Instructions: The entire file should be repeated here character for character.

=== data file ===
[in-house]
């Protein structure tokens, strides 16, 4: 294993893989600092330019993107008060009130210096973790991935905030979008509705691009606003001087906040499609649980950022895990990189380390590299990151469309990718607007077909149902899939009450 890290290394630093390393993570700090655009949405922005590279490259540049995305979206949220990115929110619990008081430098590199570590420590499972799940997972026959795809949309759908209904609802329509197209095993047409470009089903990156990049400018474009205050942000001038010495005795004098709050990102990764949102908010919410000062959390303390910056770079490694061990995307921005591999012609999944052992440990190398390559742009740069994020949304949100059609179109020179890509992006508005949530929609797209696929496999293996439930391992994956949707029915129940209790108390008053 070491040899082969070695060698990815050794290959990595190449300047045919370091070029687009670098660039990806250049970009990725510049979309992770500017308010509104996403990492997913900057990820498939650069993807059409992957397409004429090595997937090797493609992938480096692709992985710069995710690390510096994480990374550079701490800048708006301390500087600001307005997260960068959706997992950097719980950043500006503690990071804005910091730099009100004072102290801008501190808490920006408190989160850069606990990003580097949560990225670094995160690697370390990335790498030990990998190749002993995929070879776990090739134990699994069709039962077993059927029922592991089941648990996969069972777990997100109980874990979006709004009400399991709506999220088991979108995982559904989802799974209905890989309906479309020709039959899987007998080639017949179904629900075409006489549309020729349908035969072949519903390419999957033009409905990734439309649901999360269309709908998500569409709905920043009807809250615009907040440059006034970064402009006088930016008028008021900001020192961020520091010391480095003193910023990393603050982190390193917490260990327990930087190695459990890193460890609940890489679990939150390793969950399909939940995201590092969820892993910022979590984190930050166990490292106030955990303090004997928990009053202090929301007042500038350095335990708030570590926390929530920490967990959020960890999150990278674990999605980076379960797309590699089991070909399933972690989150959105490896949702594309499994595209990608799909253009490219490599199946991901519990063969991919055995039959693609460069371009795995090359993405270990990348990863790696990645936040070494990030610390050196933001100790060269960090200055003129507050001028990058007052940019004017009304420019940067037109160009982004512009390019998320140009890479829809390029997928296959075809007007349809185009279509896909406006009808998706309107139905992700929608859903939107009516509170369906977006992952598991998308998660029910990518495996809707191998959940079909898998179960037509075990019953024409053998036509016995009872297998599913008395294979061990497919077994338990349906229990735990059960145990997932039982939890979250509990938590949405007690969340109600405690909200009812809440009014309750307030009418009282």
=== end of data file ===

[in-house]
């Protein structure tokens, strides 16, 4: 294993893989600092330019993107008060009130210096973790991935905030979008509705691009606003001087906040499609649980950022895990990189380390590299990151469309990718607007077909149902899939009450 890290290394630093390393993570700090655009949405922005590279490259540049995305979206949220990115929110619990008081430098590199570590420590499972799940997972026959795809949309759908209904609802329509197209095993047409470009089903990156990049400018474009205050942000001038010495005795004098709050990102990764949102908010919410000062959390303390910056770079490694061990995307921005591999012609999944052992440990190398390559742009740069994020949304949100059609179109020179890509992006508005949530929609797209696929496999293996439930391992994956949707029915129940209790108390008053 070491040899082969070695060698990815050794290959990595190449300047045919370091070029687009670098660039990806250049970009990725510049979309992770500017308010509104996403990492997913900057990820498939650069993807059409992957397409004429090595997937090797493609992938480096692709992985710069995710690390510096994480990374550079701490800048708006301390500087600001307005997260960068959706997992950097719980950043500006503690990071804005910091730099009100004072102290801008501190808490920006408190989160850069606990990003580097949560990225670094995160690697370390990335790498030990990998190749002993995929070879776990090739134990699994069709039962077993059927029922592991089941648990996969069972777990997100109980874990979006709004009400399991709506999220088991979108995982559904989802799974209905890989309906479309020709039959899987007998080639017949179904629900075409006489549309020729349908035969072949519903390419999957033009409905990734439309649901999360269309709908998500569409709905920043009807809250615009907040440059006034970064402009006088930016008028008021900001020192961020520091010391480095003193910023990393603050982190390193917490260990327990930087190695459990890193460890609940890489679990939150390793969950399909939940995201590092969820892993910022979590984190930050166990490292106030955990303090004997928990009053202090929301007042500038350095335990708030570590926390929530920490967990959020960890999150990278674990999605980076379960797309590699089991070909399933972690989150959105490896949702594309499994595209990608799909253009490219490599199946991901519990063969991919055995039959693609460069371009795995090359993405270990990348990863790696990645936040070494990030610390050196933001100790060269960090200055003129507050001028990058007052940019004017009304420019940067037109160009982004512009390019998320140009890479829809390029997928296959075809007007349809185009279509896909406006009808998706309107139905992700929608859903939107009516509170369906977006992952598991998308998660029910990518495996809707191998959940079909898998179960037509075990019953024409053998036509016995009872297998599913008395294979061990497919077994338990349906229990735990059960145990997932039982939890979250509990938590949405007690969340109600405690909200009812809440009014309750307030009418009282």